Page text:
Pakistan

Maplecroft 2014 climate change threat map
October 30, 2013
By 2025 almost one third of global economic output will be based in countries that face either an extreme or high risk from climate change impacts according to a new study. The sixth annual release of Maplecroft’s Climate Change and Environmental Risk Atlas reveals that countries projected to produce 31 percent economic falls into these two categories – a 50 percent increase on current levels and more than double since the company began researching the issue in 2008.
China, India and other Asian states have used a UN nuclear agency meeting to signal their determination to expand the use of atomic energy.
The US and Pakistan have signed a USD95 million financing agreement for a renewable energy project in Sindh province, according to a report in the Times of India.
Two new wind farm projects in Pakistan have gained UN accreditation under the clean development mechanism (CDM). German-based company UPM has successfully registered two 50 MW wind turbine projects, Foundation Wind Energy-I and Foundation Wind Energy-II, based about 50 kilometers southeast of Karachi.
Monsoon lookout
New research suggest that water shortages forecast in the Indus and Ganges basins might not happen because of the increasing monsoon rainfall in the region. Experts have been warning that the shrinking glaciers of the Himalayas will contribute less water to these two regional river basins posing problems for agriculture and population centers. Now a paper in Nature Geoscience suggests that while glaciers will continue to recede this century, the increased monsoon rains will offset the water losses. “We conclude that river basins that depend on monsoon rains and glacier melt will continue to sustain the increasing water demands expected in these areas,” concluded the authors.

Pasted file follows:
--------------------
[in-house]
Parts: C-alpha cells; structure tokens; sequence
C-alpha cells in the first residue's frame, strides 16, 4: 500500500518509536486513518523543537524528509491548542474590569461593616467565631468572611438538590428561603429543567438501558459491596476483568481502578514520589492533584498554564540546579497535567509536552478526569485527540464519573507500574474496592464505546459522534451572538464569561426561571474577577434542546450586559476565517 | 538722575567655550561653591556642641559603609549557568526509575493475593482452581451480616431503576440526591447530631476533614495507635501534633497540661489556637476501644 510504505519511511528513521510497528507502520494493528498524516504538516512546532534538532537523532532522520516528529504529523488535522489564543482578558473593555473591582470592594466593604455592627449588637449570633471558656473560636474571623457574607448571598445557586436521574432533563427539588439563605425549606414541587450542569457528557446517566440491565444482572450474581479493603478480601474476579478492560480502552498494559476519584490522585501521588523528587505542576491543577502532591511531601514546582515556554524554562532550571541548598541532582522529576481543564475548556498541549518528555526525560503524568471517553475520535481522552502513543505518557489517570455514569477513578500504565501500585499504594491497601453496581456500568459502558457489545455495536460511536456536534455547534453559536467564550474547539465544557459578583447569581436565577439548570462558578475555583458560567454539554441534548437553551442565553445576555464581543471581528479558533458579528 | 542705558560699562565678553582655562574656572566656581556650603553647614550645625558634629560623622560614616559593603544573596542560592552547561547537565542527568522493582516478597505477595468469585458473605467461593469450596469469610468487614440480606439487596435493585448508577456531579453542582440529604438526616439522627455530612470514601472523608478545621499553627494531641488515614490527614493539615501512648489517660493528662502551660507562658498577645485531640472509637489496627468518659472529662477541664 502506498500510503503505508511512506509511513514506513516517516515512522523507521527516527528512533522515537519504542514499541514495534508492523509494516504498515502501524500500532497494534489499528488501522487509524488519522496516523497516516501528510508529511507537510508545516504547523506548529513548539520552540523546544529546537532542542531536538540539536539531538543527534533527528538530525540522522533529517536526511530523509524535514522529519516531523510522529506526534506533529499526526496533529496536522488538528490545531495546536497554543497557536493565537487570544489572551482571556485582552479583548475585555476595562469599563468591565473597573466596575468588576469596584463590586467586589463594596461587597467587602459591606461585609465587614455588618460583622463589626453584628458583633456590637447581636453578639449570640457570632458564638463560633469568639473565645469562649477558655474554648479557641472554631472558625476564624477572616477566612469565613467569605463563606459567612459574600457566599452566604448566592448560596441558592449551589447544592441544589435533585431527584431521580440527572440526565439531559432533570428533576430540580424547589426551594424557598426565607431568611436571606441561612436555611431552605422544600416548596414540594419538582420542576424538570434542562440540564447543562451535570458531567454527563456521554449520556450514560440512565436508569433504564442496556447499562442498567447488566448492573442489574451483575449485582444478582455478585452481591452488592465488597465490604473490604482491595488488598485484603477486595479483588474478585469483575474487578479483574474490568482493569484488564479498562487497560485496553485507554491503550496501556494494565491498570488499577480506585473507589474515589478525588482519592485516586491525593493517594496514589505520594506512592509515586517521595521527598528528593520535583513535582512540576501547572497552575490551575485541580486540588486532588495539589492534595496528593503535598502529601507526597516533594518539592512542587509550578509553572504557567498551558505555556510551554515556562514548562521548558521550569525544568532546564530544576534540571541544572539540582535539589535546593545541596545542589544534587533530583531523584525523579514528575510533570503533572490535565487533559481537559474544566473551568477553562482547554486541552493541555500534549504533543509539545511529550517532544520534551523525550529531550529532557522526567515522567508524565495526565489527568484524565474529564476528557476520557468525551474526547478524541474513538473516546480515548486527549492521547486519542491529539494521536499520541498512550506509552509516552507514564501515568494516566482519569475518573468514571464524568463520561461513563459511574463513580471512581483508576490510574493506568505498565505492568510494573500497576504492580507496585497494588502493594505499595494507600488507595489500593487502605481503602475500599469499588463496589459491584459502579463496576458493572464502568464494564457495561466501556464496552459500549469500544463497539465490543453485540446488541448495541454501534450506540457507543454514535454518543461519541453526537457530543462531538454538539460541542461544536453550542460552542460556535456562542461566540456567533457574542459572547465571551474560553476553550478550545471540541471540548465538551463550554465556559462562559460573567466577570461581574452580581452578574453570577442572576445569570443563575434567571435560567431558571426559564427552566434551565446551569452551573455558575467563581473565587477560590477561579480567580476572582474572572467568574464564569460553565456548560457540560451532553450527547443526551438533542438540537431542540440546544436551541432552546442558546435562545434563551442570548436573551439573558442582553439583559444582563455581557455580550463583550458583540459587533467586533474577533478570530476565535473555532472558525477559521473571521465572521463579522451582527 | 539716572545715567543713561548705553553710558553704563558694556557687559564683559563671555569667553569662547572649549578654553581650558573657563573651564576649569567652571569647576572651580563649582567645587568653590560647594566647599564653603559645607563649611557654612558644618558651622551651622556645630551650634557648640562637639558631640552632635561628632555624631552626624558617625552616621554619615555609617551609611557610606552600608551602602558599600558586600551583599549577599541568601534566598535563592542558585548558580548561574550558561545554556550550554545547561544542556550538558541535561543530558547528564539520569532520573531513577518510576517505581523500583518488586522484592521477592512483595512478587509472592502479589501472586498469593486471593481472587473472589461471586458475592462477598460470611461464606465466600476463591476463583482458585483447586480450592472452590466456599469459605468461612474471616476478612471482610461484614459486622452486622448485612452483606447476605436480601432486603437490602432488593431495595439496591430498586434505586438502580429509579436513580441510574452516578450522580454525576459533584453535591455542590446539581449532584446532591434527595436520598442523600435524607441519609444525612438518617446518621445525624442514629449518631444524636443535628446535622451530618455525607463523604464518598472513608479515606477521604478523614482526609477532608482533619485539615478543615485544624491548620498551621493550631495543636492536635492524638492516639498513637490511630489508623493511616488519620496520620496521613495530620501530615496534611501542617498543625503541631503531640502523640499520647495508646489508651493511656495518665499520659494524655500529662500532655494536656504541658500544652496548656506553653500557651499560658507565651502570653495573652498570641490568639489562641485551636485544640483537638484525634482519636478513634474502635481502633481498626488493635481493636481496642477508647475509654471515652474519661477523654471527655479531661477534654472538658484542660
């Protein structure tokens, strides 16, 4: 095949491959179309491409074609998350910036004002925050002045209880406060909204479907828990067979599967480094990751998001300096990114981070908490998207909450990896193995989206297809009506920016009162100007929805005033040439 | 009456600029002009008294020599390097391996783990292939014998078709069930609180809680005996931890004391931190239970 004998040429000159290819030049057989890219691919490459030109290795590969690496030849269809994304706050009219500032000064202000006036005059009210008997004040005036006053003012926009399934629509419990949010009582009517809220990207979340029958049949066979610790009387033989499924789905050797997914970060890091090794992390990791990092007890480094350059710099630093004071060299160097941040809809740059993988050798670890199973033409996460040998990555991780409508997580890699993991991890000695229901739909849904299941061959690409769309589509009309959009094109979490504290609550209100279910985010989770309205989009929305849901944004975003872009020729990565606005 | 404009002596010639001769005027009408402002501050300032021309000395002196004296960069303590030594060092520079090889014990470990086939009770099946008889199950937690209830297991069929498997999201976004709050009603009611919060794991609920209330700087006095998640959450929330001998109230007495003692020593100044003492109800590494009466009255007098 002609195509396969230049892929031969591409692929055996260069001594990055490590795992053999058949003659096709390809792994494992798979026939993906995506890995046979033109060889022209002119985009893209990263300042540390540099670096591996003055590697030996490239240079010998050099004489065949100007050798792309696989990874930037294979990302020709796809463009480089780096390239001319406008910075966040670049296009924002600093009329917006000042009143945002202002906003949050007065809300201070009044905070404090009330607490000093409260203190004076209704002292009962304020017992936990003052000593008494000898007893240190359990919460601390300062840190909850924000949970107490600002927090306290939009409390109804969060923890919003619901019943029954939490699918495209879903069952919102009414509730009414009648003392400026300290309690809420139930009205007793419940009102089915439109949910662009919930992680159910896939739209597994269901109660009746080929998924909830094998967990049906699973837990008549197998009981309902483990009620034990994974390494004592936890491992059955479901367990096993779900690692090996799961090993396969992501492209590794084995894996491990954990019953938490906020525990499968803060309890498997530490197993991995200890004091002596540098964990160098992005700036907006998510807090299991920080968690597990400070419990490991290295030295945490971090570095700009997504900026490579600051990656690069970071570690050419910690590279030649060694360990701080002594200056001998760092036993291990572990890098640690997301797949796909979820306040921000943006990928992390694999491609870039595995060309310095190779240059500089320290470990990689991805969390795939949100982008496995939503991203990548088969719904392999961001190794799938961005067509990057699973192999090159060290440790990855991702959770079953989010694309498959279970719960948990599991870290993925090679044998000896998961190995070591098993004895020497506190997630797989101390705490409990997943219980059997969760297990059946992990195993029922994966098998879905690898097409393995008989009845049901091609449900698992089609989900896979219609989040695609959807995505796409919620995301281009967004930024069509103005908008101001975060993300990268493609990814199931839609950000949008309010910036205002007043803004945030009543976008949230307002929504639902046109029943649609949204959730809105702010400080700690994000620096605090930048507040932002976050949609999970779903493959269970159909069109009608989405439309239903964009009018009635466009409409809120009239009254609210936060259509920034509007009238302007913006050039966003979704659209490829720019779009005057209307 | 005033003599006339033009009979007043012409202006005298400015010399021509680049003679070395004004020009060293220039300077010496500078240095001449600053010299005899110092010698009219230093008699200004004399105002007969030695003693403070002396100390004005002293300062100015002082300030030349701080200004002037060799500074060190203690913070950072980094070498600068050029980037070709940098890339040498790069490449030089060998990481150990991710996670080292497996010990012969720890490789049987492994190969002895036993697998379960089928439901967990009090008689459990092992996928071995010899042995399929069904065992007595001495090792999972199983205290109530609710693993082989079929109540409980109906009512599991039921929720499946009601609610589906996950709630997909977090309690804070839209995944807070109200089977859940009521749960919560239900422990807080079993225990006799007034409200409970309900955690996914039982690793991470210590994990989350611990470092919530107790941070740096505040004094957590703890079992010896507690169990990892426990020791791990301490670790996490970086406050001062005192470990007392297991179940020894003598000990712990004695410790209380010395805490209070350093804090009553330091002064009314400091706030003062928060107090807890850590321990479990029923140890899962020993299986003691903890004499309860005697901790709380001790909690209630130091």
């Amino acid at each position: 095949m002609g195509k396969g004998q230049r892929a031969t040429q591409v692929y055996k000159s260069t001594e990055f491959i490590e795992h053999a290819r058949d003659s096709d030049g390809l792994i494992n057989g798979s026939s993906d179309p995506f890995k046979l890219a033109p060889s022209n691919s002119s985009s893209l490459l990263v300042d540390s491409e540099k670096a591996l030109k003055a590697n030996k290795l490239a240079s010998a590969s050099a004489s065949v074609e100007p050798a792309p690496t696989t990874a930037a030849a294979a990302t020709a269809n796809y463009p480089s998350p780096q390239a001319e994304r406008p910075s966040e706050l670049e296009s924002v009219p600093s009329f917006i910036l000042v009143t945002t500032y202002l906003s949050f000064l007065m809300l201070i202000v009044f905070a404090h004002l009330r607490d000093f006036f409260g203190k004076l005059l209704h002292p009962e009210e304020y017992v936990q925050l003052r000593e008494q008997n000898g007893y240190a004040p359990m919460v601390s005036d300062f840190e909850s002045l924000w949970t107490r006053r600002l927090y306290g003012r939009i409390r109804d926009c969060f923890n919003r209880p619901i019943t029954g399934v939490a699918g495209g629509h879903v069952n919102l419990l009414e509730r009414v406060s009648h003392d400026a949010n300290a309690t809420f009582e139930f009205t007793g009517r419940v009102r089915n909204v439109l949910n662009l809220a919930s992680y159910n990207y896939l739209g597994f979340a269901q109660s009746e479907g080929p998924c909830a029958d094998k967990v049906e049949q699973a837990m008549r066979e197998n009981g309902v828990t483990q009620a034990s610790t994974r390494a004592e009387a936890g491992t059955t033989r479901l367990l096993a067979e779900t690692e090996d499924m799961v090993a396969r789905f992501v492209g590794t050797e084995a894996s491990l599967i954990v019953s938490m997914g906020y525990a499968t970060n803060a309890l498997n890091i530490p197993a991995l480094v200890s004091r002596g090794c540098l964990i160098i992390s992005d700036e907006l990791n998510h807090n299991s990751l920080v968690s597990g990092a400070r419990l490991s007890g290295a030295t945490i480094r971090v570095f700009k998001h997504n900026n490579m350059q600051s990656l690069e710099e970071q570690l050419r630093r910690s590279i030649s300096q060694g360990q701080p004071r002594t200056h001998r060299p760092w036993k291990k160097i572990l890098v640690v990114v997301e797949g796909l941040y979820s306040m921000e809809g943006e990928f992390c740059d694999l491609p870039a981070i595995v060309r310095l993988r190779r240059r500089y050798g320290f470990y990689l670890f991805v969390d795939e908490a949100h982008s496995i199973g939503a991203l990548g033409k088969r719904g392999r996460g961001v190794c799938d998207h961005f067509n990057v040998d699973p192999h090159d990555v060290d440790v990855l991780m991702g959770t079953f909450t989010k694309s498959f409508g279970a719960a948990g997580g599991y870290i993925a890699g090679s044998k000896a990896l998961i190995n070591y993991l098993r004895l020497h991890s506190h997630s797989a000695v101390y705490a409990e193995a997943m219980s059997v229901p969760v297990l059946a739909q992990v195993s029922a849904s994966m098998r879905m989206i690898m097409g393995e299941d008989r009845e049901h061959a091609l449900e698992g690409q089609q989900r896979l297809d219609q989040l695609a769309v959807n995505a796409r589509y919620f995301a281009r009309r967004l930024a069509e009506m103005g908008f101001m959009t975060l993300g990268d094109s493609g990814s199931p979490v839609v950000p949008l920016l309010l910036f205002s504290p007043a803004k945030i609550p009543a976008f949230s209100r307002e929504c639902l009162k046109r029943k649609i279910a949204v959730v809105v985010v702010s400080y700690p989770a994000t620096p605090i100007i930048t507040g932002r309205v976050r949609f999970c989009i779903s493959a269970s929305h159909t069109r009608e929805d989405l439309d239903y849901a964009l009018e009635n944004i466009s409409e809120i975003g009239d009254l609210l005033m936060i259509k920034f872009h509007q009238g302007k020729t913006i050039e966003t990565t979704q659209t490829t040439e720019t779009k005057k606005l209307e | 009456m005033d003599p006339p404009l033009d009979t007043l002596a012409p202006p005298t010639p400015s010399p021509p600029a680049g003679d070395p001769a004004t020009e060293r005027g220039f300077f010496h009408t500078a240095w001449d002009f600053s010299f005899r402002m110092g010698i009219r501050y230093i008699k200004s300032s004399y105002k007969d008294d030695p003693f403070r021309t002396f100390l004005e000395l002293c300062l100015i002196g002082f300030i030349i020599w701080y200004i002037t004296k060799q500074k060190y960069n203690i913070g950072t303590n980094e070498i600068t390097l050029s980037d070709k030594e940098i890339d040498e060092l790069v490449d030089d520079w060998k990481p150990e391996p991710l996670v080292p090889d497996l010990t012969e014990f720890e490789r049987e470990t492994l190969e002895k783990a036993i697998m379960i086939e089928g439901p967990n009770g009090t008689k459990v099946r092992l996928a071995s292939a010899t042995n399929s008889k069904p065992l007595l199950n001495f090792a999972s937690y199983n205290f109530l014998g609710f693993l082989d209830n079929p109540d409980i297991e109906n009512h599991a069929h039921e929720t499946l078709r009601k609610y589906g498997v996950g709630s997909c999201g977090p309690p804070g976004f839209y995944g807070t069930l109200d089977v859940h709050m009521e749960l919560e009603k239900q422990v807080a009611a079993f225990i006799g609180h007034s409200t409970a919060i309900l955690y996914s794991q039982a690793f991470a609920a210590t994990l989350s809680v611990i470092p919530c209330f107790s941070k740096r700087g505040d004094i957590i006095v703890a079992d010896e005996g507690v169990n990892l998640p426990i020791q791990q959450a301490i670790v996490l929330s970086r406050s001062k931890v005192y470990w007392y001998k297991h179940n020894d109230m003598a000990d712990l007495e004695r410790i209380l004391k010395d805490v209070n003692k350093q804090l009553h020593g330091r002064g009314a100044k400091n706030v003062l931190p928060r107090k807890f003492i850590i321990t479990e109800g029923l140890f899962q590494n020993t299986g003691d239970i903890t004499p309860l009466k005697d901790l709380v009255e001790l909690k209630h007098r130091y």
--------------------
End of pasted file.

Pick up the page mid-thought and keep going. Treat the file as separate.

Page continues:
The great Pakistan flood of 2010
July 31, 2013
In spite of Pakistan both dissolving it's climate change ministry and slashing its development budget by more than 60 percent, a Chinese company has promised to create a solar fund worth USD3 billion for the country. It's the sort of good news story the government is keen to see. But for the country to pin its hopes on such promises, flies in the growing evidence that climate change will hit Pakistan hard. Its current conventional energy policies cannot cope with demand and only lip-service has been given to renewables.
South Asia's political tensions are hampering co-operation on preparing flood warnings costing lives and property.
CK Solar Korea has reached an agreement to build a 300-MW solar park in Pakistan’s Balochistan province for a cost of around USD 900 million, according to a Pakistani official.
Another flood in Pakistan
February 01, 2013
Data presented at a seminar on climate change in Pakistan highlighted trends where this South Asian country, which stretches from high, snow-capped mountains to a deltaic coast, could be in for a sharp rise in average temperatures and extremely erratic weather. The seminar, held at the end of December, analyzed data in a new report produced by top non-government organizations, LEAD-Pakistan and the World Wide Fund for Nature-Pakistan, with funding from the European Union.
Pakistan's first wind farm
Pakistan has inaugurated its first wind farm. The 50-MW project by Fauji Fertilizer Company (FCC) is the first of 3.2-GW of wind farms planned around the country.